Lal Bahadur “Shastri” Shrivastav was the second Prime Minister of the Republic of India and a significant figure in the Indian independence movement. Born on October 2, 1904 in Mughal Sarai (Uttar Pradesh today), he is remembered for his slogan, ‘Jai Jawan Jai Kisan’. He shared his birthday with Mahatma Gandhi and was very deeply influenced by his ideologies.
Lal Bahadur Shastri was born as Lal Bahadur Shrivastava, to Ramdulari Devi and Sharada Prasad Shrivastava. Shastri was the second child of the three siblings. Shastriji was against the prevailing caste system and hence he decided to drop his surname. In April 1906, When Shastriji was hardly a year and 6 months old, his father, who had only recently been promoted to the post of deputy tahsildar, died in an epidemic of bubonic plague. His mother, expecting her third child, moved out to her father’s house, and settled there with her children for good. Shastriji and his sisters grew up in his maternal grandfather’s house. The little Lal Bahadur began his education at the age of four at in Mughal Sarai. Shastriji used to swim ” The Ganges ” twice a day to attend school. He used to tie the books on the top of his head and would swim to school. He didn’t have enough money that time to take a boat to reach to school. He studied in Mughal Sarai until the sixth standard. His cousin maternal uncle took over the responsibility of the little Shastri, his mother and three sisters, after the death of his grandfather. They had to shift to Varanasi on account of job transfer of his uncle. Shastiji joined his seventh grade at Harish Chandra High School.
Making of a leader
Shastriji’s family had no links with the independence struggle which was rapidly taking place in those days. But, his teacher at school was an intense patriot. He gave Shastriji the very much required financial support. Shastriji was inspired by his teacher’s patriotism and started taking deep interest in the freedom struggle. He started studying the works of Swami Vivekananda, Mahatma Gandhi, and Annie Besant. When in tenth started he got pretty much inspired by Gandhiji’s call for young students and withdrew himself from the government school and joined the local branch of the Congress party as a volunteer actively participated in anti-government demonstrations. He got arrested and jailed too, but was let off as he was a minor.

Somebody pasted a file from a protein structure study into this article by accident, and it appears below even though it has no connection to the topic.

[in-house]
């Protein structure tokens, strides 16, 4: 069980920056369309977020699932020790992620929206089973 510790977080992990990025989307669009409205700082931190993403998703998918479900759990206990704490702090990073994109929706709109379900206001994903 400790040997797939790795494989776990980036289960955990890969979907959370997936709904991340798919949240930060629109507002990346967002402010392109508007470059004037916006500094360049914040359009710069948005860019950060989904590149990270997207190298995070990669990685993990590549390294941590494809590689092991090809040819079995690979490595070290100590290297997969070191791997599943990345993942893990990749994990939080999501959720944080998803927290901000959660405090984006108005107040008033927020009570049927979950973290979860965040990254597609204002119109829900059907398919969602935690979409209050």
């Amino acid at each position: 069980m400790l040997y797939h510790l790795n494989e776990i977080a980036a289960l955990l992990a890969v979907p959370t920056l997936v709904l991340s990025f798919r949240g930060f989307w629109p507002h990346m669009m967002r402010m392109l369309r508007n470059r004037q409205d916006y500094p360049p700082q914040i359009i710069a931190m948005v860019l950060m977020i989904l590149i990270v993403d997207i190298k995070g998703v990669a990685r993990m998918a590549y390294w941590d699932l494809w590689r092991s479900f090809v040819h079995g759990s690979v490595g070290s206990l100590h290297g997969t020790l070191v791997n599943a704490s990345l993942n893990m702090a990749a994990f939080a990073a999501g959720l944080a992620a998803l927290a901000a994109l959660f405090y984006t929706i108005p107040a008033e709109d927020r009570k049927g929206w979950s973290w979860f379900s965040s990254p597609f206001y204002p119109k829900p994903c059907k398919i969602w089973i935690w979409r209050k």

Shastriji’s immediate supervisor, J.B. Kripalani (a former lecturer of the Benares Hindu University) and a most prominent leader of Indian independence movement was one of Gandhi’s close follower. He realized that the young volunteers should be imparted education. He, along with a friend founded an informal school based on ‘nationalist education’ which would focus on national heritage. Shastriji was among the first students of this new institute and graduated with a first-class degree in philosophy and ethics in 1925. Here, he was conferred the title of Shastri(scholar) which later became a part of his name. This was the beginning of the making of a leader.
In 1927, he got married to Lalita Devi, from Mirzapur, which was near his home town. The humble Lal Bahadur Shastri took a khadi cloth and a spinning wheel as a part of dowry. The couple had four sons and two daughters.
In 1928, Shastriji became an active member of the Indian National Congress. He was jailed during the freedom struggle and continued to be a part of the freedom struggle, until India got its independence in 1947.
Following independence, Shastriji became a part of the politics of free India. He became the Minister of Police and Transport under Govind Ballabh Pant’s Chief Minister ship on 15 August 1947. As a transport minister, he was the first to appoint women conductors. As a minster in charge of Police (as Home minister was called prior to 1950), he ordered the police to use water jets instead of the lathi charge done to disperse the unruly crowds.
After the death of Pandit Jawaharlal Nehru in 1964, Shastriji was appointed as the second Prime Minister of India. He faced many agitations as the Prime minister but also introduced many revolutions that were intended to make India self-sufficient. He promoted the White Revolution- a national campaign for increasing the production and supply of milk by supporting the Amul milk co-operative movement in Anand, Gujarat and created National Dairy Development Board. Underlining the need to boost India’s food production, Shastriji also promoted the Green Revolution in India in 1965. During the 22-day war with Pakistan in 1965, on 19 October 1965, Shastriji gave’Jai Jawan Jai Kisan’ the national slogan in those war times. He led India in the 1965-Indo- Pak war.
Rest in peace - Man of Peace
Shastriji was known for his mild manners and simple living. He never wanted to make use of his position as the cabinet or prime minister of India. In spite of being a cabinet minister for many years, he died poor. All that he owned was an old car, which was bought in instalments from the government. The great leader died in Tashkent, Uzbekistan on the 11th January 1966, one day after signing a peace treaty to end the 1965 Indo-Pakistan war. His close aides and relatives suspect a foul play in his death.
Vijay Ghat was a memorial established in his memory as a mark of praise to this unassuming national hero. He will always be remembered for his humble living and his immense contributions to the making of a self-sufficient India which he envisioned after independence.